ORDER GRANTING DEFENDANT'S MOTION TO DISMISS
ORDER DISMISSING ACTION WITH LEAVE TO AMEND WITHIN THIRTY DAYS
ANTHONY ISHII, Senior District Judge.
Plaintiff has filed the Court's standard form, with addition information written by Plaintiff, that states in the title that this action is based on the "Civil Rights Act, 42 U.S.C. § 1983." On May 31, 2013, Defendants filed a motion to dismiss the complaint pursuant to Rule 12(b)(6) of the Federal Rules of Civil Procedure. Defendants contend that the complaint does not support a cause of action under the Fourteenth Amendment. Defendants also contend that the alleged facts do not support a claim for false imprisonment. Plaintiff did not file any opposition to Defendants' motion. On July 9, 2013, Defendants filed a reply brief.
Under Federal Rule of Civil Procedure 12(b)(6), a claim may be dismissed because of the plaintiff's "failure to state a claim upon which relief can be granted." Fed.R.Civ.P. 12(b)(6). A dismissal under Rule 12(b)(6) may be based on the lack of a cognizable legal theory or on the absence of sufficient facts alleged under a cognizable legal theory. Johnson v. Riverside Healthcare Sys. , 534 F.3d 1116, 1121 (9th Cir. 2008); Navarro v. Block , 250 F.3d 729, 732 (9th Cir. 2001). In reviewing a complaint under Rule 12(b)(6), all of the complaint's material allegations of fact are taken as true, and the facts are construed in the light most favorable to the non-moving party. Marceau v. Balckfeet Hous. Auth. , 540 F.3d 916, 919 (9th Cir. 2008); Vignolo v. Miller , 120 F.3d 1075, 1077 (9th Cir. 1999). The court must also assume that general allegations embrace the necessary, specific facts to support the claim. Smith v. Pacific Prop. and Dev. Corp. , 358 F.3d 1097, 1106 (9th Cir. 2004). However, the court is not required "to accept as true allegations that are merely conclusory, unwarranted deductions of fact, or unreasonable inferences." In re Gilead Scis. Sec. Litig. , 536 F.3d 1049, 1056-57 (9th Cir. 2008); Sprewell v. Golden State Warriors , 266 F.3d 979, 988 (9th Cir. 2001). Although they may provide the framework of a complaint, legal conclusions are not accepted as true and "[t]hreadbare recitals of elements of a cause of action, supported by mere conclusory statements, do not suffice." Ashcroft v. Iqbal , 129 S.Ct. 1937, 1949-50 (2009). The Supreme Court has explained:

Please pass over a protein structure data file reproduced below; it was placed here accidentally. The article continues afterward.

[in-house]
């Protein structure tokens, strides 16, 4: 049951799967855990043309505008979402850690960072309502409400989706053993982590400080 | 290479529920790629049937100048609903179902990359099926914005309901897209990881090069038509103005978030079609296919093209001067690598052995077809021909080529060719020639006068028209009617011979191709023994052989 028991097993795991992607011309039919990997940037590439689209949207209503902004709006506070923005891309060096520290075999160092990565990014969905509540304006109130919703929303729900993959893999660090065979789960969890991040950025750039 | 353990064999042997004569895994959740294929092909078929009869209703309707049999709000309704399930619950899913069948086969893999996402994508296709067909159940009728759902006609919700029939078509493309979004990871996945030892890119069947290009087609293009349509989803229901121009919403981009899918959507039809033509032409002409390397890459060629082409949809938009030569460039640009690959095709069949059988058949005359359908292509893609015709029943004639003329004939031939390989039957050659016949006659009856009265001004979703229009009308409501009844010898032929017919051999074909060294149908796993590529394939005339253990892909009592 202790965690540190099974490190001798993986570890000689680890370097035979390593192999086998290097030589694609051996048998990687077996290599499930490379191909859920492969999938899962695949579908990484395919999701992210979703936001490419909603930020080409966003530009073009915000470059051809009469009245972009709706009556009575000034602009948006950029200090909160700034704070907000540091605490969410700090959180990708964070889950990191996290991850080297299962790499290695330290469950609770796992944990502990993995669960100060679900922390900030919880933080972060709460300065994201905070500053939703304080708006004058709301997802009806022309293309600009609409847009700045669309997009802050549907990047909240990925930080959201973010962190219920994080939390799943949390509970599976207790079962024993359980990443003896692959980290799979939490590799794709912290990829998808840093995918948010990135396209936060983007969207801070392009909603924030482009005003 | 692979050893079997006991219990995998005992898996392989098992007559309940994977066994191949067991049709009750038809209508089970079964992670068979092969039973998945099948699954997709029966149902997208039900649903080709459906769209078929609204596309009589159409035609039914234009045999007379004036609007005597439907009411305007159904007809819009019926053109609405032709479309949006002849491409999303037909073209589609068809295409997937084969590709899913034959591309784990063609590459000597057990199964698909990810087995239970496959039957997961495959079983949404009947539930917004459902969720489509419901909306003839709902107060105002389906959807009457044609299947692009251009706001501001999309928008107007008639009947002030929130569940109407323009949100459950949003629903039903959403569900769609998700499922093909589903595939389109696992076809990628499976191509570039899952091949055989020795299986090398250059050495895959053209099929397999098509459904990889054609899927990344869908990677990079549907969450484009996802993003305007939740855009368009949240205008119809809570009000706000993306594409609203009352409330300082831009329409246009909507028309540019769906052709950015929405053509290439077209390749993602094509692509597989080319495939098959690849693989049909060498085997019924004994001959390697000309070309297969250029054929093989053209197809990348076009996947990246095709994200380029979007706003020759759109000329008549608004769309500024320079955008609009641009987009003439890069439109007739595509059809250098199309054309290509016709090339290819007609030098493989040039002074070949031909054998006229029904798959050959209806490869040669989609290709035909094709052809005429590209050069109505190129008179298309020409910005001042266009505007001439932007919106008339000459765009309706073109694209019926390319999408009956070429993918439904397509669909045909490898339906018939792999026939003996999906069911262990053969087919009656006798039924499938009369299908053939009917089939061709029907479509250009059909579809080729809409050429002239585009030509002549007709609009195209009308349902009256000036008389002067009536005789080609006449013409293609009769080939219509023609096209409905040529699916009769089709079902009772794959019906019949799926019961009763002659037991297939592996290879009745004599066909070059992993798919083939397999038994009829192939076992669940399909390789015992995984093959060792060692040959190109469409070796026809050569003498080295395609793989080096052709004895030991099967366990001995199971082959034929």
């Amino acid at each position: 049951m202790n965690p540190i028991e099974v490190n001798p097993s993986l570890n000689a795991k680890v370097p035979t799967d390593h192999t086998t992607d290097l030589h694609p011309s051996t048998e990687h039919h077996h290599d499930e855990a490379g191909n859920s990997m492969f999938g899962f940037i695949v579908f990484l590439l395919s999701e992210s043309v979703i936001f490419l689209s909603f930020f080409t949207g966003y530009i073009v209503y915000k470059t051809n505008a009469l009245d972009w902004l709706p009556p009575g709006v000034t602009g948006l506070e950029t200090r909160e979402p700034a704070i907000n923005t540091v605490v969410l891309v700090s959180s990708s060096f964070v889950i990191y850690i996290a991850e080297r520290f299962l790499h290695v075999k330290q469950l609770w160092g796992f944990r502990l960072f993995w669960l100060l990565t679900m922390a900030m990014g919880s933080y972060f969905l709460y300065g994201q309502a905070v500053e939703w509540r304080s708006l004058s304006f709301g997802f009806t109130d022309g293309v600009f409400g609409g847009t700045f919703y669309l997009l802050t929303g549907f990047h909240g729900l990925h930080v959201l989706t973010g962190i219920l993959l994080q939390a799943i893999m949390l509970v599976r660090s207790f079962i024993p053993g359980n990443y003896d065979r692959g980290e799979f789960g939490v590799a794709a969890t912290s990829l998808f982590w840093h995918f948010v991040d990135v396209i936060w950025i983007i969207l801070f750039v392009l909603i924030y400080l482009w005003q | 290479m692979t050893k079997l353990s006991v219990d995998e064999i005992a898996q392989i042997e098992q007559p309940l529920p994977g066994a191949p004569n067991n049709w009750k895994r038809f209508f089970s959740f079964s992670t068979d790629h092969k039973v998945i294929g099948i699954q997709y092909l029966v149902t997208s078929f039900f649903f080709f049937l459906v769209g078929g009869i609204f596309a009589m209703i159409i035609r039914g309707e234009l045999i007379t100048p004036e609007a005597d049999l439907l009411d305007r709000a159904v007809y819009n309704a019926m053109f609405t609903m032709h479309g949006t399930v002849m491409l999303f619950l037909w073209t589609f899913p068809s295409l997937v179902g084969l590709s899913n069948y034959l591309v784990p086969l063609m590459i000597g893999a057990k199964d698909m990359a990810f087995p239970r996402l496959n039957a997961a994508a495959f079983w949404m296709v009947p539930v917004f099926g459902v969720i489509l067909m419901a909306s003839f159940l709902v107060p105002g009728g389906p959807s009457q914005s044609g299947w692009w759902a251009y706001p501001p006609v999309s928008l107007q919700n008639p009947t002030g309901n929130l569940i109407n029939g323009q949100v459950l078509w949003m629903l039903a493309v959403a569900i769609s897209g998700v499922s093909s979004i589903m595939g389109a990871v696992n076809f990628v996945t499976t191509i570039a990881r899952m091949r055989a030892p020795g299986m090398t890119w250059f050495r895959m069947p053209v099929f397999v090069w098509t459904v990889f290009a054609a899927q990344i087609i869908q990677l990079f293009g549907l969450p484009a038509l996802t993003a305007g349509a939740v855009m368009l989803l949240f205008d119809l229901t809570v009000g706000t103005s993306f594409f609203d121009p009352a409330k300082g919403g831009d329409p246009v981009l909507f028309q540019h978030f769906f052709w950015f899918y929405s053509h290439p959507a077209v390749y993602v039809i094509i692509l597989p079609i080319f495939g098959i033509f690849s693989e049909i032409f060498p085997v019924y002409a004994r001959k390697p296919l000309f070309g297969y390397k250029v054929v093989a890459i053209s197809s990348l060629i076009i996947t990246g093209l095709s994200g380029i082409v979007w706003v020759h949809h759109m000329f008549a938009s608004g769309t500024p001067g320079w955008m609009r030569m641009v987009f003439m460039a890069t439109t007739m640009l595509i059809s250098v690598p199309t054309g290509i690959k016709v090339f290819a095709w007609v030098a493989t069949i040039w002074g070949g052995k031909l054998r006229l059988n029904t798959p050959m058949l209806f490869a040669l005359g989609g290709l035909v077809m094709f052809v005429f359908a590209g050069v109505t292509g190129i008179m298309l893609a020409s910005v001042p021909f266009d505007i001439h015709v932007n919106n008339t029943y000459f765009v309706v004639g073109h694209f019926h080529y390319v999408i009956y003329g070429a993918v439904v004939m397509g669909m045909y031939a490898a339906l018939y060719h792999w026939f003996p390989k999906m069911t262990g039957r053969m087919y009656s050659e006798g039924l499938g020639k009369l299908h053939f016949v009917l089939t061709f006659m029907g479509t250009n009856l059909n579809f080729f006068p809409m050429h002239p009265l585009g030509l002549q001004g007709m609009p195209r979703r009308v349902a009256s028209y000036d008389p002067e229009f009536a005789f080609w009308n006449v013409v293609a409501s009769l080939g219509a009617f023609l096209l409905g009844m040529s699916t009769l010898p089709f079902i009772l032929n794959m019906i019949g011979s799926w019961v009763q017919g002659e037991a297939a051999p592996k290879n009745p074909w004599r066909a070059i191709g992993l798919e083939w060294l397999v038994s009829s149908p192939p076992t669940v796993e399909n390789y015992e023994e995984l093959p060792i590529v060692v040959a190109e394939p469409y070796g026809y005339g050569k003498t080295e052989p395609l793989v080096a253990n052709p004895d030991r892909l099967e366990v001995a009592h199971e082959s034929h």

While a complaint attacked by a Rule 12(b)(6) motion to dismiss does not need detailed factual allegations, a plaintiff's obligation to provide the grounds' of his entitlement to relief' requires more than labels and conclusions, and a formulaic recitation of the elements of a cause of action will not do. Factual allegations must be enough to raise a right to relief above the speculative level, on the assumption that all the allegations in the complaint are true (even if doubtful in fact).
Bell Atl. Corp. v. Twombly , 550 U.S. 544, 555 (2007). Thus, "a complaint must contain sufficient factual matter, accepted as true, to state a claim to relief that is plausible on its face." Iqbal , 129 S.Ct. at 1949. "A claim has facial plausibility when the plaintiff pleads factual content that allows the court draw the reasonable inference that the defendant is liable for the misconduct alleged." Iqbal , 129 S.Ct. at 1949.
The plausibility standard is not akin to a probability requirement, ' but it asks more than a sheer possibility that a defendant has acted unlawfully. Where a complaint pleads facts that are merely consistent with' a defendant's liability, it stops short of the line between possibility and plausibility of entitlement to relief.' Determining whether a complaint states a plausible claim for relief will... be a context specific task that requires the reviewing court to draw on its judicial experience and common sense. But where the well-pleaded facts do not permit the court to infer more than the mere possibility of misconduct, the complaint has alleged - but it has not shown - that the pleader is entitled to relief
Iqbal , 129 S.Ct. at 1949-50. "In sum, for a complaint to survive a motion to dismiss, the non-conclusory factual content, ' and reasonable inferences from that content, must be plausibly suggestive of a claim entitling the plaintiff to relief." Moss v. United States Secret Service , 572 F.3d 962, 969 (9th Cir. 2009).
The complaint alleges that on about December 1, 2012, at 1:30 a.m. or 2:00 a.m., Plaintiff was taking a walk and bought a pack of cigarettes and a lighter at an AM/PM store. The complaint alleges that he was smoking a cigarette and walking in an alley when he heard tires screeching. The complaint alleges Plaintiff ran because he did not know who was in the car and he thought he was going to be run over. The complaint alleges that when Plaintiff realized it was a patrol officer, he ran faster because he was in possession of "meth" and "had a couple of warrents (sic.)."
The complaint alleges that Plaintiff matched the description of a person who had recently be chased by police. The complaint contends Plaintiff was not the person the officers were looking for. The complaint alleges that Plaintiff was not carrying any weapons.
The complaint alleges Plaintiff made his way into someone's backyard, entered the patio, and hid under a carpet. The complaint alleges that when the officers entered the patio, Plaintiff jumped up and said he could not run anymore and that he was sorry for running. The complaint alleges that an officer pointed a gun at his face when he jumped up. The complaint alleges that a second officer then arrived and unleashed his K-9. The complaint alleges that Plaintiff had a gun to his face while he was being bitten. The complaint alleges a ...